SHAWNEE — Shawnee High School environmental science teacher Greg Mayberry is always looking for fun ways to engage his students.
Four years ago, Mayberry found a way to get kids outside and in the field. He regularly leads a group of students to monitor Delaware Creek water quality.
The creek is four miles downstream from a poultry farm in Johnston County, and when Mayberry started monitoring it as part of the Oklahoma Conservation Commission's Blue Thumb program, he expected the worst.
“We were expecting the water quality to be less than it is given the location near a poultry farm, but we've not found the elevated numbers of E. coli and other things you would expect,” he said.
Blue Thumb teaches volunteers how to monitor streams by collecting data and submitting it to the Oklahoma Conservation Commission. The goal is simple: to get as many people out monitoring water quality as possible.
“We only have so many sets of eyes,” Blue Thumb Coordinator Cheryl Cheadle said. “In many cases, the volunteer is the only source of monitoring for a stream.”
A training session is planned at Oklahoma City University on Jan. 25-26 for those interested in becoming Blue Thumb volunteers. The training is free and open to the public.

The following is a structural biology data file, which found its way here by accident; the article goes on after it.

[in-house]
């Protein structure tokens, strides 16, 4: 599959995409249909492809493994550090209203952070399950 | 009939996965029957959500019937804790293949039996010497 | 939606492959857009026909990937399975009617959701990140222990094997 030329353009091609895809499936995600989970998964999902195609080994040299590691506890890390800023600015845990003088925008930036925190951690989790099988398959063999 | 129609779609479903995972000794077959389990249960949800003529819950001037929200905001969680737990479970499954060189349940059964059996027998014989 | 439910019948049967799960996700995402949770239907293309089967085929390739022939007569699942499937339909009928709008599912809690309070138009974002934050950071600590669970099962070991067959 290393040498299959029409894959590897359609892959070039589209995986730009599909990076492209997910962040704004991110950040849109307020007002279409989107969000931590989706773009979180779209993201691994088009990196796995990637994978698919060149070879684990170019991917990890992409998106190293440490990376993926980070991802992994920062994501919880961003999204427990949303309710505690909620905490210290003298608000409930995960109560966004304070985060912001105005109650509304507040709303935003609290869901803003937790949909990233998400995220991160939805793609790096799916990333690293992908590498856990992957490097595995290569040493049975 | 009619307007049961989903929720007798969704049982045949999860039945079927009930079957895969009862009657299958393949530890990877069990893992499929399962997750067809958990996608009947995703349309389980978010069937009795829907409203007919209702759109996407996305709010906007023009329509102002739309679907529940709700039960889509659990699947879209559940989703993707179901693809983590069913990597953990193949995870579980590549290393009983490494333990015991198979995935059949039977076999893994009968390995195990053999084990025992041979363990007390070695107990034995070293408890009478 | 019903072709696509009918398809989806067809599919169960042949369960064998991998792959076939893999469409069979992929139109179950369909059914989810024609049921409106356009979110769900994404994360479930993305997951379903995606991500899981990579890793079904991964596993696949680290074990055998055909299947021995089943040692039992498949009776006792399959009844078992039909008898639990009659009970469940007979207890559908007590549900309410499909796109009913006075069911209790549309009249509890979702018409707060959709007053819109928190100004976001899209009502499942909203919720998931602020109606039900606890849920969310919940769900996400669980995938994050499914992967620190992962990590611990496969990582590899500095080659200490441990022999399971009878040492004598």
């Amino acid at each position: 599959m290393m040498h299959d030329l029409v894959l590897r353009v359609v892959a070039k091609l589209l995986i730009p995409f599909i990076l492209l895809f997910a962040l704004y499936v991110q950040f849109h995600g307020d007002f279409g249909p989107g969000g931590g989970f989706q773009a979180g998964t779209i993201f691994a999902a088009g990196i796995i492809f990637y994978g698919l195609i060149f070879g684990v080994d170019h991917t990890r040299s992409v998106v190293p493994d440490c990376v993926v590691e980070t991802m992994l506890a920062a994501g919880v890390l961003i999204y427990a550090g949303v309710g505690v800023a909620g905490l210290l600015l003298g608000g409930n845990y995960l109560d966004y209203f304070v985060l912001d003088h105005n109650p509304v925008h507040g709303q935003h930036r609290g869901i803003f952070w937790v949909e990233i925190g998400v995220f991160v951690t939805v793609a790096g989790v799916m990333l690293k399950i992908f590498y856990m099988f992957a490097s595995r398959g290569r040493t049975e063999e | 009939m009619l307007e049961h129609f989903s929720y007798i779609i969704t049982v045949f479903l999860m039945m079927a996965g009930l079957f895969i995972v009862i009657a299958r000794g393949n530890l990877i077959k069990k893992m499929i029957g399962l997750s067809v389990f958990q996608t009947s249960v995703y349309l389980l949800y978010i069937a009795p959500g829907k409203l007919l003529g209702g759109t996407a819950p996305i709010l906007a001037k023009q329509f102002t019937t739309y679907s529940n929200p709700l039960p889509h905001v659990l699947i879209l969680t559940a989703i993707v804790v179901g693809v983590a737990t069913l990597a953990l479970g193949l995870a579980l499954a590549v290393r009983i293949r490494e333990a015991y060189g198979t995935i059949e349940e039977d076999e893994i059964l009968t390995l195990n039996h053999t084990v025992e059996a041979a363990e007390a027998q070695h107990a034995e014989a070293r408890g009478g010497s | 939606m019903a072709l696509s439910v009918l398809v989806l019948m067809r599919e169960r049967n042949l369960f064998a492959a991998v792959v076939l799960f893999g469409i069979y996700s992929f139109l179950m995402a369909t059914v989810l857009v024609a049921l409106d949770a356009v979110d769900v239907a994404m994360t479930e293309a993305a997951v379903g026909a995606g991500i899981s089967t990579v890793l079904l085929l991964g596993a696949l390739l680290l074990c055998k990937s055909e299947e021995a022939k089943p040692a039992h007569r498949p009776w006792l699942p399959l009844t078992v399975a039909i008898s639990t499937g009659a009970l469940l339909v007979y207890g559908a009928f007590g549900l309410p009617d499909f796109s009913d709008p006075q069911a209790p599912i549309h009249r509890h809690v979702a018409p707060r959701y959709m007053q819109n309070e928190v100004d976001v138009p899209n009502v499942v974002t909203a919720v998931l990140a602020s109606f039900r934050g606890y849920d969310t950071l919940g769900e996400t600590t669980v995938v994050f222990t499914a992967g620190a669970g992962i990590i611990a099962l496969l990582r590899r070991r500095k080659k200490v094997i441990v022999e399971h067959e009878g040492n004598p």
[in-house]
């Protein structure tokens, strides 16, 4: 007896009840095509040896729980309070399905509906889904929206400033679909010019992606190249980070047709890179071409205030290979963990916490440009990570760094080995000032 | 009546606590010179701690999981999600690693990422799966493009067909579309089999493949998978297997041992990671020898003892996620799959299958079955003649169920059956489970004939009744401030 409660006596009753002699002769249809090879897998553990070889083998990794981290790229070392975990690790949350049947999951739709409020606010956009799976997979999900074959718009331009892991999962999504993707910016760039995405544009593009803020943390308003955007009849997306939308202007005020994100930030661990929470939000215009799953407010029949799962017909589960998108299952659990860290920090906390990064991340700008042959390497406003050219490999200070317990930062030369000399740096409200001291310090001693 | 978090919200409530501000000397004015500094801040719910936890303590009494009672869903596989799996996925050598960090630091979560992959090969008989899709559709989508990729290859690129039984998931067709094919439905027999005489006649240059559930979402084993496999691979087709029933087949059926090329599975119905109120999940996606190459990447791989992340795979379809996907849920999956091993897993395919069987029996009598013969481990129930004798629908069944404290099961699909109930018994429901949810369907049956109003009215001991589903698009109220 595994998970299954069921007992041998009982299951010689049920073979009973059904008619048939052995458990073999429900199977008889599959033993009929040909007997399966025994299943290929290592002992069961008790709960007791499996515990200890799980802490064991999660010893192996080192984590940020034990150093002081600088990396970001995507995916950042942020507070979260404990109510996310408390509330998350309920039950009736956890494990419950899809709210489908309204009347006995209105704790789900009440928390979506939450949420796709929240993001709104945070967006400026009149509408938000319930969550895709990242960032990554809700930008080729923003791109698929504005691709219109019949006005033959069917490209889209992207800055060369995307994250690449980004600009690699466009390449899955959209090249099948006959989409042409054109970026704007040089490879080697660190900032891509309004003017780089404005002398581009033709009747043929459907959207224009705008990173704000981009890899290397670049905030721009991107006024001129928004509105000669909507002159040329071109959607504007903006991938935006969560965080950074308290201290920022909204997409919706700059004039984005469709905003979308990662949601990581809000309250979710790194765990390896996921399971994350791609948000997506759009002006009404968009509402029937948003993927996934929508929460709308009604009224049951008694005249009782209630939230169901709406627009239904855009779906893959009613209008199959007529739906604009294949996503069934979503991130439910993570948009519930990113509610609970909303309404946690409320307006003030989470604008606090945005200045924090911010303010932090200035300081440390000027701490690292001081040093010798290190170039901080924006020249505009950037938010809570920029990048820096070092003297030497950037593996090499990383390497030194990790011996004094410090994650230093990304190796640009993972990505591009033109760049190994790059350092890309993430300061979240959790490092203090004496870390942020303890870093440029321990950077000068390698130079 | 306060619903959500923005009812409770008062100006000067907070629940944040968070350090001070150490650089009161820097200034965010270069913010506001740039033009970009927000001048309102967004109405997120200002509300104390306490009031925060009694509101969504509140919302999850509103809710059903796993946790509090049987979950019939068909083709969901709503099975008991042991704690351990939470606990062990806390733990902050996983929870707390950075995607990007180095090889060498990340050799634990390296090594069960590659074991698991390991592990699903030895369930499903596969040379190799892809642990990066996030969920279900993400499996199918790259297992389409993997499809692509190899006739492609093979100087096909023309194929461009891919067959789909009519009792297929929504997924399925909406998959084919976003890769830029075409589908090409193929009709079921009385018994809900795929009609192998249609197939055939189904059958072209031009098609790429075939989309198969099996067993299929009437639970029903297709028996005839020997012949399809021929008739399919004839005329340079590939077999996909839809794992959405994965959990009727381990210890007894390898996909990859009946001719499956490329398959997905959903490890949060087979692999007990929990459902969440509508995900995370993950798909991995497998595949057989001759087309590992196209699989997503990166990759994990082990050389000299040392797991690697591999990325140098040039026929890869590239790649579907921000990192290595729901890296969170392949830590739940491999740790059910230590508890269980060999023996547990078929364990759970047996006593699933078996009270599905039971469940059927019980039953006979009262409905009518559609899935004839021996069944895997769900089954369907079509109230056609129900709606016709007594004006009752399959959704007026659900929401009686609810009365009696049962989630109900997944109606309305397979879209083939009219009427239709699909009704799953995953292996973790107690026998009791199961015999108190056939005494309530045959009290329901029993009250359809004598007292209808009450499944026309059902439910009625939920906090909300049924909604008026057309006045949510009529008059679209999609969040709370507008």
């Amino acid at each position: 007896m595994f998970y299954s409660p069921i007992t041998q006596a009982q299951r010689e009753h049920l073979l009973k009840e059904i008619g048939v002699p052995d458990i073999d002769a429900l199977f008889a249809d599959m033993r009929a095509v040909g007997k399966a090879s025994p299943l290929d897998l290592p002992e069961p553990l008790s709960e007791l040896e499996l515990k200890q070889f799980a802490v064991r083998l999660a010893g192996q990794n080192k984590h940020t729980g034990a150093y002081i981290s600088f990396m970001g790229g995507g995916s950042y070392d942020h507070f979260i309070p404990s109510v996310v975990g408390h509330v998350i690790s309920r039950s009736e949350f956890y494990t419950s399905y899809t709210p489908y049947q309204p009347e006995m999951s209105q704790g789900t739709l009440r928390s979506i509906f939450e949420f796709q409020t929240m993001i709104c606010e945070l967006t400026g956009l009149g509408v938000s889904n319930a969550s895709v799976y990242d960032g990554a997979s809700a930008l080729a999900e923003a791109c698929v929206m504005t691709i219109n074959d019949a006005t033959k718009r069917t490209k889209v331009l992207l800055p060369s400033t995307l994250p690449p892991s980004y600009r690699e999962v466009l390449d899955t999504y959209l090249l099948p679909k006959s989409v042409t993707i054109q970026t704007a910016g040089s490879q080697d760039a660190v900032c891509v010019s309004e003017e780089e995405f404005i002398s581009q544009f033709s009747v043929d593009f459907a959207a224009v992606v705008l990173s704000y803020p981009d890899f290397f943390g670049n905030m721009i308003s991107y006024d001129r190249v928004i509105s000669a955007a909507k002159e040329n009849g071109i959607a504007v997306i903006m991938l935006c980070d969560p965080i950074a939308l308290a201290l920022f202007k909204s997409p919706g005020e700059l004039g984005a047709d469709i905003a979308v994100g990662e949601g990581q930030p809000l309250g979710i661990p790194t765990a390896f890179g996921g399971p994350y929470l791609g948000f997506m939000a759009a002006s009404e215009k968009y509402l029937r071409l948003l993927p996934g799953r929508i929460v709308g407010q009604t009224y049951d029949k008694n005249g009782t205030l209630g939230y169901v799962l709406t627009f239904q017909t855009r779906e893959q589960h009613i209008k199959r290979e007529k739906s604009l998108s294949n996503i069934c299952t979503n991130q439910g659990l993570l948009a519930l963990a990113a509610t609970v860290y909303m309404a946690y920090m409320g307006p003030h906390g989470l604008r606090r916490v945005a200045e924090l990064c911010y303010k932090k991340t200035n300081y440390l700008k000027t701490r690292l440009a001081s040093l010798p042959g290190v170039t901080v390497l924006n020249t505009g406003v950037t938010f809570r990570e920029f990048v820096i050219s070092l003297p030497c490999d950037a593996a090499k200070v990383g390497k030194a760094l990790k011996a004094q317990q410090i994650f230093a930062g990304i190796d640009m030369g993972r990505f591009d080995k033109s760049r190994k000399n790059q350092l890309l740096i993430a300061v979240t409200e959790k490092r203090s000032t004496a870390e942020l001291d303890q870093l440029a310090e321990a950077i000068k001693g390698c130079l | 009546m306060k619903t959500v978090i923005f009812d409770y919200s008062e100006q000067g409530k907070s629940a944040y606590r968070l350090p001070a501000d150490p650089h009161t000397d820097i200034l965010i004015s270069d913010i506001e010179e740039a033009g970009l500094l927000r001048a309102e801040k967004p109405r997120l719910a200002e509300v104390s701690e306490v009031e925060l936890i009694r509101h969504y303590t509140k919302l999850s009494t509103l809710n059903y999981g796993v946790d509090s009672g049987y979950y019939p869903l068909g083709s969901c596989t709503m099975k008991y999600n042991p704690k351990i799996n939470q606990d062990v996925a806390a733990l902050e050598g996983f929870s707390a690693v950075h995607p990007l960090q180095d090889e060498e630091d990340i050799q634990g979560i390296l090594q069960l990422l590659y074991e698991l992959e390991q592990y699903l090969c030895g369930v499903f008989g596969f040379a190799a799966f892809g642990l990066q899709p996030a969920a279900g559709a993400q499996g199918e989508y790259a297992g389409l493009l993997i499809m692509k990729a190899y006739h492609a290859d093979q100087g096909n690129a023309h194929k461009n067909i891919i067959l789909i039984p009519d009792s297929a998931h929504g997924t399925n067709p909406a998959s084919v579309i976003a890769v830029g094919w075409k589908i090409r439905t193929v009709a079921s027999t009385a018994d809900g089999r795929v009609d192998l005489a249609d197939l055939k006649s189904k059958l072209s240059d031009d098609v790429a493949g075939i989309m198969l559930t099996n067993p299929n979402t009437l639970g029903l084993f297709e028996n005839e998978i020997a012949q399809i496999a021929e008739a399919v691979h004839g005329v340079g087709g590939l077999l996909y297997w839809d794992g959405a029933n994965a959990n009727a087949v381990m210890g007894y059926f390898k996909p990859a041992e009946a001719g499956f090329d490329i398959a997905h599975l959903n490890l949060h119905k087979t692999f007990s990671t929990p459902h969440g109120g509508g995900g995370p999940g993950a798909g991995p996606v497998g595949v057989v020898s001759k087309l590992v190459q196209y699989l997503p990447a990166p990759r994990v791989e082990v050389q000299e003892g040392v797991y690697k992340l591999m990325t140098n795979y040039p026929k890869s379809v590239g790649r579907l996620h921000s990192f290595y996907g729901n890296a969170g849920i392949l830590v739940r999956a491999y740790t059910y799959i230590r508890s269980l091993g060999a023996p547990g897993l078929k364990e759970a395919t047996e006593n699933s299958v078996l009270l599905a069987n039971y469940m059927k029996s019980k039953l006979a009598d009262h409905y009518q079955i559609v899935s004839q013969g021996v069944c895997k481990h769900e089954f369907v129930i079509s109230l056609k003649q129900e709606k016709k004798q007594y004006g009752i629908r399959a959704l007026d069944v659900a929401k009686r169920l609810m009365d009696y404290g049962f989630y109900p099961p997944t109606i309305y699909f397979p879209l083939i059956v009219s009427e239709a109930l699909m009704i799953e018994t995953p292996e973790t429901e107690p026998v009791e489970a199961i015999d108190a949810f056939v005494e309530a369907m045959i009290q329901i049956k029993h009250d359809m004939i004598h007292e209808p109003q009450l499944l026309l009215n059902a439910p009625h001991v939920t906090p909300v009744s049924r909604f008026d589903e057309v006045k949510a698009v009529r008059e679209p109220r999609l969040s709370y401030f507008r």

Cheadle said volunteers come from all walks of life.
“We have a very broad appeal,” Cheadle said. “We have retired folks, landowners who have a stream that runs through their property, municipal employees and college students.”
Cheadle said part of the appeal of Blue Thumb is that it is very hands-on for volunteers who collect data and write reports that are submitted to the state's biologists and water quality experts.
“People seem to like getting outdoors,” Cheadle said. “With Blue Thumb, volunteers work in teams, so if one member is good at testing, the other might write the report and record results. We let people dictate their own level of involvement.”
Mayberry takes his students to Delaware Creek on Saturdays. He doesn't offer extra credit because he wants students who are truly interested in the subject to be involved. Still, he hasn't had much trouble getting students to meet at school on Saturday mornings for a 100-mile bus trip to the creek. Mayberry was able to secure a school bus for the once-a-month trip.
“It's very rewarding to see students light up when they can see a practical end to what they learn in the classroom,” he said. “We have at least half a dozen who never miss no matter what time of year it is. I think they enjoy it. It gets them out of the classroom and learning in a real world environment.”
As a volunteer, Mayberry said the experience has been rewarding personally. He views it as part of a wider goal of educating the public about the environment and something just about anyone can do.
“I would certainly encourage anyone who is interested to check it out,” Mayberry said of Blue Thumb. “You don't have to be in great shape to participate, and you don't need a background in science. The training will cover everything. It's just a good way for individuals to get involved.”
For more information on Blue Thumb and the upcoming training sessions at Oklahoma City University, call 522-4738 or email firstname.lastname@example.org.